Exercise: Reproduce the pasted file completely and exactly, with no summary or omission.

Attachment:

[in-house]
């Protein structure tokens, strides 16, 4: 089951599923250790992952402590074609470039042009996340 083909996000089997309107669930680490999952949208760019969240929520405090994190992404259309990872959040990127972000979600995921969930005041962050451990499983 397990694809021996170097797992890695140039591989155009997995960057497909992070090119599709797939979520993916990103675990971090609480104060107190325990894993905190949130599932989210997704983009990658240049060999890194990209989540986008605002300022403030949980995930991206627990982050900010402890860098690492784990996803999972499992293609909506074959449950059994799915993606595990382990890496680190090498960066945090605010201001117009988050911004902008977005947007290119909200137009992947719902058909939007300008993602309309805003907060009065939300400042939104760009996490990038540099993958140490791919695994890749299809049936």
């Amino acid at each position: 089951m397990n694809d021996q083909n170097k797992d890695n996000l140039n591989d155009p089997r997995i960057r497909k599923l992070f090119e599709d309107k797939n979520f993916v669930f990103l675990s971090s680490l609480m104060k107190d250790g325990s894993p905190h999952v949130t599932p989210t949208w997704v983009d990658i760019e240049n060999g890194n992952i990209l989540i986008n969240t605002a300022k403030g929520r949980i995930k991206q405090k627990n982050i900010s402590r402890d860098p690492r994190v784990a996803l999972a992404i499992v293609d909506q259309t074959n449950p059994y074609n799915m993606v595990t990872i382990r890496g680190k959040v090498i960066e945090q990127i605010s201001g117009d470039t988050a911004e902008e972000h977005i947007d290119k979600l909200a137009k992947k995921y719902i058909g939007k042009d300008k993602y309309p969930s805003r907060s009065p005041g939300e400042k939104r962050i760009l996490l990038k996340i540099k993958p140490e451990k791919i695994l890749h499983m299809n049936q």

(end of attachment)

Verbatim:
[in-house]
């Protein structure tokens, strides 16, 4: 089951599923250790992952402590074609470039042009996340 083909996000089997309107669930680490999952949208760019969240929520405090994190992404259309990872959040990127972000979600995921969930005041962050451990499983 397990694809021996170097797992890695140039591989155009997995960057497909992070090119599709797939979520993916990103675990971090609480104060107190325990894993905190949130599932989210997704983009990658240049060999890194990209989540986008605002300022403030949980995930991206627990982050900010402890860098690492784990996803999972499992293609909506074959449950059994799915993606595990382990890496680190090498960066945090605010201001117009988050911004902008977005947007290119909200137009992947719902058909939007300008993602309309805003907060009065939300400042939104760009996490990038540099993958140490791919695994890749299809049936």
């Amino acid at each position: 089951m397990n694809d021996q083909n170097k797992d890695n996000l140039n591989d155009p089997r997995i960057r497909k599923l992070f090119e599709d309107k797939n979520f993916v669930f990103l675990s971090s680490l609480m104060k107190d250790g325990s894993p905190h999952v949130t599932p989210t949208w997704v983009d990658i760019e240049n060999g890194n992952i990209l989540i986008n969240t605002a300022k403030g929520r949980i995930k991206q405090k627990n982050i900010s402590r402890d860098p690492r994190v784990a996803l999972a992404i499992v293609d909506q259309t074959n449950p059994y074609n799915m993606v595990t990872i382990r890496g680190k959040v090498i960066e945090q990127i605010s201001g117009d470039t988050a911004e902008e972000h977005i947007d290119k979600l909200a137009k992947k995921y719902i058909g939007k042009d300008k993602y309309p969930s805003r907060s009065p005041g939300e400042k939104r962050i760009l996490l990038k996340i540099k993958p140490e451990k791919i695994l890749h499983m299809n049936q």